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Winding and setting your American and Swiss pocket watch

Antique pocket watches come in different operational configurations and designs:

An open faced model - with it's dial readily available to read, or a hunter's model - with the spring loaded covering flap.

Open face and hunters pocket watches were designed and manufactured with two different methods to change the time appearing on their dials: stem set and lever set. Each requires different setting methods.

Wind your watch fully before you conduct any time change.

Stem set pocket watch operation:
Stem set antique American pocket watches only require that their winding crown be pulled out and away from their case - to transition them from the standard winding position into the time setting position, which is most typical in the setting of time on most watches, especially wrist watches. After pulling it's crown into the setting position simply turn it's crown to the desired time, and push the crown in toward the body of the watch thus returning your watch to the winding position. This winding position is the where all mechanical watches want to remain during their normal time keeping operation.

Lever set pocket watch operation:
The alternative method of setting the time on other antique pocket watches doesn't employ this above method, but rather a very different one. In all American Railroad grade watches a setting lever is used.

Hunters model lever set pocket watch time change operation:
Should your vintage American pocket watch be a hunters style watch, you'll find a very small metal lever protruding from near the 4:00 ledge of the bezel (which houses the crystal). Pull this lever out and away from your watch nearly an 1/8 inch, and then simply turn it's winding crown to a desired time. No need to pull a crown out into the, "setting position" on any lever set watch.To return your lever-set pocket watch back to timekeeping service, simply push this small lever back in- flush to it's bezel. Your lever set hunter's pocket watch time change is concluded.

Open face model lever set pocket watch time change operation:
Open face pocket watches are often synonymous with certified Railroad timepieces. Many of these critical timing instruments and were made with a special built-in safety feature that defeats any possibility of accidental time change while in a pocket or otherwise. To adjust the time on your open face lever set pocket watch, special care must be taken. Changing the time on this type of watch requires that you unscrew it's bezel (which houses it's crystal) in a counter clockwise direction and remove it completely from the watch, now exposing it's naked dial and hands. You'll see a small steel lever near the edge of it's exposed dial - either near the 2:00 or 4:30 position -based on the model. With a thumbnail, carefully pull this setting lever out and away from the edge of the dial - where it's located and then simply turn the crown to the desired time. Push the set lever back in after making this time adjustment and carefully screw it's bezel/crystal back onto the top of the watch case. Be careful not to touch the hands of the watch. This is how Railroad men and the companies that made these distinctive watches were assured that only intentional time changes were made to their watches during their use to avoid catastrophic train wrecks caused by such accidental time changes.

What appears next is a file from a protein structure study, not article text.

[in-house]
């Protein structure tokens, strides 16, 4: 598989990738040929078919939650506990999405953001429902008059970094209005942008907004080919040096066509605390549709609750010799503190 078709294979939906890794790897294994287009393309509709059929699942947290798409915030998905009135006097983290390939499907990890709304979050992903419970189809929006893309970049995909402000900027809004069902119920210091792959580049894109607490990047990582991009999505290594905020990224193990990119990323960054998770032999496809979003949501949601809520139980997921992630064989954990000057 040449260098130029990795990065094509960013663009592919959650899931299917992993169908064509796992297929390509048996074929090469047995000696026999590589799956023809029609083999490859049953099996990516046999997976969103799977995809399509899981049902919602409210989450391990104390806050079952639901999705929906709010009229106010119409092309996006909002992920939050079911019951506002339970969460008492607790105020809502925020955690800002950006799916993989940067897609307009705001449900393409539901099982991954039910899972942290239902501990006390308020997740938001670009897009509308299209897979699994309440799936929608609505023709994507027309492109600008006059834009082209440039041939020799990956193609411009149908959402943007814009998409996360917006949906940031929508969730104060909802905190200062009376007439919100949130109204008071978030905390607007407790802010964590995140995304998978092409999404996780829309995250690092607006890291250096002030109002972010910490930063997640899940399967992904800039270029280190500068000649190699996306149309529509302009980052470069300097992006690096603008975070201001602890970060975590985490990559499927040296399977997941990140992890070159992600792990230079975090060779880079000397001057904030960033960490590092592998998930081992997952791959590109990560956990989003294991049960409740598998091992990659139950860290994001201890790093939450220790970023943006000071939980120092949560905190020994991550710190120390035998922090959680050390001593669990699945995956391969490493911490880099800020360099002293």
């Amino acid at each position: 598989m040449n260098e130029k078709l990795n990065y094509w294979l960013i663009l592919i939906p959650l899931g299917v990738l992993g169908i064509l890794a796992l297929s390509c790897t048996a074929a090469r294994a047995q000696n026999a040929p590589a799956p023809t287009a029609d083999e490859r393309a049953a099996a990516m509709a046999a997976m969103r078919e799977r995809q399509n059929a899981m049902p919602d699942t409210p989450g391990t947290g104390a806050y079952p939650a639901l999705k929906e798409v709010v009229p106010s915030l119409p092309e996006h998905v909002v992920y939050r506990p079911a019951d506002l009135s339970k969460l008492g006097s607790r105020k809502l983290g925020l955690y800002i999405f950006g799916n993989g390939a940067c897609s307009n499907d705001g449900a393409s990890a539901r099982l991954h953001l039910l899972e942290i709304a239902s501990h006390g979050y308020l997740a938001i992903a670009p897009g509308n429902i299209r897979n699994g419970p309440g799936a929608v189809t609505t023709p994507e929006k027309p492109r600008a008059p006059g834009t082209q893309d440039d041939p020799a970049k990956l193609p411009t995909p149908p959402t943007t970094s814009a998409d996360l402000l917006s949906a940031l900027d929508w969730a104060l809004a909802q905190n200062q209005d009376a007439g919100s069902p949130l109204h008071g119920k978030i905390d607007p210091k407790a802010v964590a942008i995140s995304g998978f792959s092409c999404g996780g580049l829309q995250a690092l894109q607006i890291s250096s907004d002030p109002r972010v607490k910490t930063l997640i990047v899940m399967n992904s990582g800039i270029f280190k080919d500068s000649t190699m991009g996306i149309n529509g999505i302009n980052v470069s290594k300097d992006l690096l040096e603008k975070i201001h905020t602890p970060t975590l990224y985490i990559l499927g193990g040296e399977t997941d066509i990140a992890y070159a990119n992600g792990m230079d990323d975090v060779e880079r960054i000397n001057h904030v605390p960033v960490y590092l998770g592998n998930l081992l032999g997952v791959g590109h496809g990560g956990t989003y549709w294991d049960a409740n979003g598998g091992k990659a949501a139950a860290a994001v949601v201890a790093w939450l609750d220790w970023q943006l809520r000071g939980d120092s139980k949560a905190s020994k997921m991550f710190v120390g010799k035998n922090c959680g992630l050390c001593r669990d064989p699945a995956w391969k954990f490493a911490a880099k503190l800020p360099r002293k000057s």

Key Wind and Key Set Pocket watch operation:
Early Swiss and American pocket watches weren't designed to allow their owners to simply wind their pocket watch and set their time by use of the crown. These early watches required a key to undertake time setting and mainspring winding - just like clocks of their day. These watches need a properly sized key to complete these operations.

To wind a key wind / key set pocket watch, you'll need to carefully pry it's rear case cover open to reveal a port hole that will accommodate it's winding key. Once open, simply push the key into this port and wind in a clockwise direction. You'll know when you've wound enough, the key will stop winding. To set the time appearing on the dial, you'll need to carefully pry open it's hinged bezel - which contains it's crystal. Once the bezel swings open to reveal it's naked dial, - seat the key onto the hub that it's hour and minute hand are attached to. Turn in either direction to attain the desired time. Naturally close it's hinged bezel so that it snaps tightly - and if it's a hunters case, snap it's covering flap, and you've successfully set your key wind / key set pocket watch for operation.

Early Nail Set pocket watch setting instructions:
Early Swiss pocket watches employed a special feature that you'll need to become familiar with before you can properly set their time. As you see in the photo, a small yet protected button appears on the side of the watches case - most often near the 4:00 position in hunters style pocket watches and at the 1:00 position in open face pocket watches. With a thumbnail, simply depress this button "in" towards the body of the watch - and while keeping this button pushed in - turn it's crown to the desired time. Release this button an your watch will return to it's proper winding position.

I specialize in the restoration and servicing of antique mechanical watches. Please feel free to visit my Pocket Watch Repair services page to learn more about how we can work together to return your antique pocket watch back to it's proper and dependable condition:
http://www.watchrepair.cc/pocketwatches.html



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